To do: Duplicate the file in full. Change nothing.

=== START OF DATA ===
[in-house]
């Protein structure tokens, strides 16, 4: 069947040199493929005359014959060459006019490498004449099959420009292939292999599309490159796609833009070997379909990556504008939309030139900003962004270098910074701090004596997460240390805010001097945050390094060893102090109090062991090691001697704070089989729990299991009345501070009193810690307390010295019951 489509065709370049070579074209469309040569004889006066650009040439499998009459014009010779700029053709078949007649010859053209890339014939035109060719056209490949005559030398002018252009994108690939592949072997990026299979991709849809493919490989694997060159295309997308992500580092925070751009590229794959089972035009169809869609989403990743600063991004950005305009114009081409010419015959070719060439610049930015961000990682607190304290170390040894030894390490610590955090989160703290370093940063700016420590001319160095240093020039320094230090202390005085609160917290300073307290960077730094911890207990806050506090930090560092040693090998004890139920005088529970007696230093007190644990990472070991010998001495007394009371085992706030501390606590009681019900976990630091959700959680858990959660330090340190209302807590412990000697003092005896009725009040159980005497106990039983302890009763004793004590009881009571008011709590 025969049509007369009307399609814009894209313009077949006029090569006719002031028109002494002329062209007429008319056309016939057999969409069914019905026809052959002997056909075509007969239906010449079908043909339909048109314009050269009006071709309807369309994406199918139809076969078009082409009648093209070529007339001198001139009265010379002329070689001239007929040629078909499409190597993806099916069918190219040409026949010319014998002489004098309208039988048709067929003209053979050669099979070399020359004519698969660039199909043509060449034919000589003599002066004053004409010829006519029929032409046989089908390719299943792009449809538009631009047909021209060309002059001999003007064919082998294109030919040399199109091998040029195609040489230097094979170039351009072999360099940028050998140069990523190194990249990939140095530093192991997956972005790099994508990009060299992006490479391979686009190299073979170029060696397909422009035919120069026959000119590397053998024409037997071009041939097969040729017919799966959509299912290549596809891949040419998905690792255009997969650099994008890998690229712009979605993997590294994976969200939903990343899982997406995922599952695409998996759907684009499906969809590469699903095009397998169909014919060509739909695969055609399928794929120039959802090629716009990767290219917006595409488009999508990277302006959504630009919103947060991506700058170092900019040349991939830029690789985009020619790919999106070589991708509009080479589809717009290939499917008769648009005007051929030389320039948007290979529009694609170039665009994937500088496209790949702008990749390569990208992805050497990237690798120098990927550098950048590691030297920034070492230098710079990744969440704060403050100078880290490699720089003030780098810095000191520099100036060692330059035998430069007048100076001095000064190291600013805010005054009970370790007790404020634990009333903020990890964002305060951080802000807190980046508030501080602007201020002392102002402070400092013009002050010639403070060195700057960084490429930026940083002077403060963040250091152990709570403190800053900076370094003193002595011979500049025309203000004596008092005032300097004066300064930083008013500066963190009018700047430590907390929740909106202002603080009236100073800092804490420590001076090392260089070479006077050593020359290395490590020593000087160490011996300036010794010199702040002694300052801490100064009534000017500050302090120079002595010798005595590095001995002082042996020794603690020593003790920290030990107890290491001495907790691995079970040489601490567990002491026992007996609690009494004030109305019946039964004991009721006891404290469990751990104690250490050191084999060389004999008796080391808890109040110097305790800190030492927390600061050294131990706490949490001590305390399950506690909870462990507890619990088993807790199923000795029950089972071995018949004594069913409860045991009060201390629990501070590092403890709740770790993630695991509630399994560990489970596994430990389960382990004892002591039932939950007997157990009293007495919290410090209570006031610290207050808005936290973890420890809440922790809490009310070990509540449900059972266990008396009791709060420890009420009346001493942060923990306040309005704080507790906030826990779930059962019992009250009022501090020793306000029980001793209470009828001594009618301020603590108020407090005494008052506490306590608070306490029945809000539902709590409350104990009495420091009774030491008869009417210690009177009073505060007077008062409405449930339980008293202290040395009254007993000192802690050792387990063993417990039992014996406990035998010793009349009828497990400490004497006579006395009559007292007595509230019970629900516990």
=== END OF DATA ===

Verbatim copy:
[in-house]
């Protein structure tokens, strides 16, 4: 069947040199493929005359014959060459006019490498004449099959420009292939292999599309490159796609833009070997379909990556504008939309030139900003962004270098910074701090004596997460240390805010001097945050390094060893102090109090062991090691001697704070089989729990299991009345501070009193810690307390010295019951 489509065709370049070579074209469309040569004889006066650009040439499998009459014009010779700029053709078949007649010859053209890339014939035109060719056209490949005559030398002018252009994108690939592949072997990026299979991709849809493919490989694997060159295309997308992500580092925070751009590229794959089972035009169809869609989403990743600063991004950005305009114009081409010419015959070719060439610049930015961000990682607190304290170390040894030894390490610590955090989160703290370093940063700016420590001319160095240093020039320094230090202390005085609160917290300073307290960077730094911890207990806050506090930090560092040693090998004890139920005088529970007696230093007190644990990472070991010998001495007394009371085992706030501390606590009681019900976990630091959700959680858990959660330090340190209302807590412990000697003092005896009725009040159980005497106990039983302890009763004793004590009881009571008011709590 025969049509007369009307399609814009894209313009077949006029090569006719002031028109002494002329062209007429008319056309016939057999969409069914019905026809052959002997056909075509007969239906010449079908043909339909048109314009050269009006071709309807369309994406199918139809076969078009082409009648093209070529007339001198001139009265010379002329070689001239007929040629078909499409190597993806099916069918190219040409026949010319014998002489004098309208039988048709067929003209053979050669099979070399020359004519698969660039199909043509060449034919000589003599002066004053004409010829006519029929032409046989089908390719299943792009449809538009631009047909021209060309002059001999003007064919082998294109030919040399199109091998040029195609040489230097094979170039351009072999360099940028050998140069990523190194990249990939140095530093192991997956972005790099994508990009060299992006490479391979686009190299073979170029060696397909422009035919120069026959000119590397053998024409037997071009041939097969040729017919799966959509299912290549596809891949040419998905690792255009997969650099994008890998690229712009979605993997590294994976969200939903990343899982997406995922599952695409998996759907684009499906969809590469699903095009397998169909014919060509739909695969055609399928794929120039959802090629716009990767290219917006595409488009999508990277302006959504630009919103947060991506700058170092900019040349991939830029690789985009020619790919999106070589991708509009080479589809717009290939499917008769648009005007051929030389320039948007290979529009694609170039665009994937500088496209790949702008990749390569990208992805050497990237690798120098990927550098950048590691030297920034070492230098710079990744969440704060403050100078880290490699720089003030780098810095000191520099100036060692330059035998430069007048100076001095000064190291600013805010005054009970370790007790404020634990009333903020990890964002305060951080802000807190980046508030501080602007201020002392102002402070400092013009002050010639403070060195700057960084490429930026940083002077403060963040250091152990709570403190800053900076370094003193002595011979500049025309203000004596008092005032300097004066300064930083008013500066963190009018700047430590907390929740909106202002603080009236100073800092804490420590001076090392260089070479006077050593020359290395490590020593000087160490011996300036010794010199702040002694300052801490100064009534000017500050302090120079002595010798005595590095001995002082042996020794603690020593003790920290030990107890290491001495907790691995079970040489601490567990002491026992007996609690009494004030109305019946039964004991009721006891404290469990751990104690250490050191084999060389004999008796080391808890109040110097305790800190030492927390600061050294131990706490949490001590305390399950506690909870462990507890619990088993807790199923000795029950089972071995018949004594069913409860045991009060201390629990501070590092403890709740770790993630695991509630399994560990489970596994430990389960382990004892002591039932939950007997157990009293007495919290410090209570006031610290207050808005936290973890420890809440922790809490009310070990509540449900059972266990008396009791709060420890009420009346001493942060923990306040309005704080507790906030826990779930059962019992009250009022501090020793306000029980001793209470009828001594009618301020603590108020407090005494008052506490306590608070306490029945809000539902709590409350104990009495420091009774030491008869009417210690009177009073505060007077008062409405449930339980008293202290040395009254007993000192802690050792387990063993417990039992014996406990035998010793009349009828497990400490004497006579006395009559007292007595509230019970629900516990």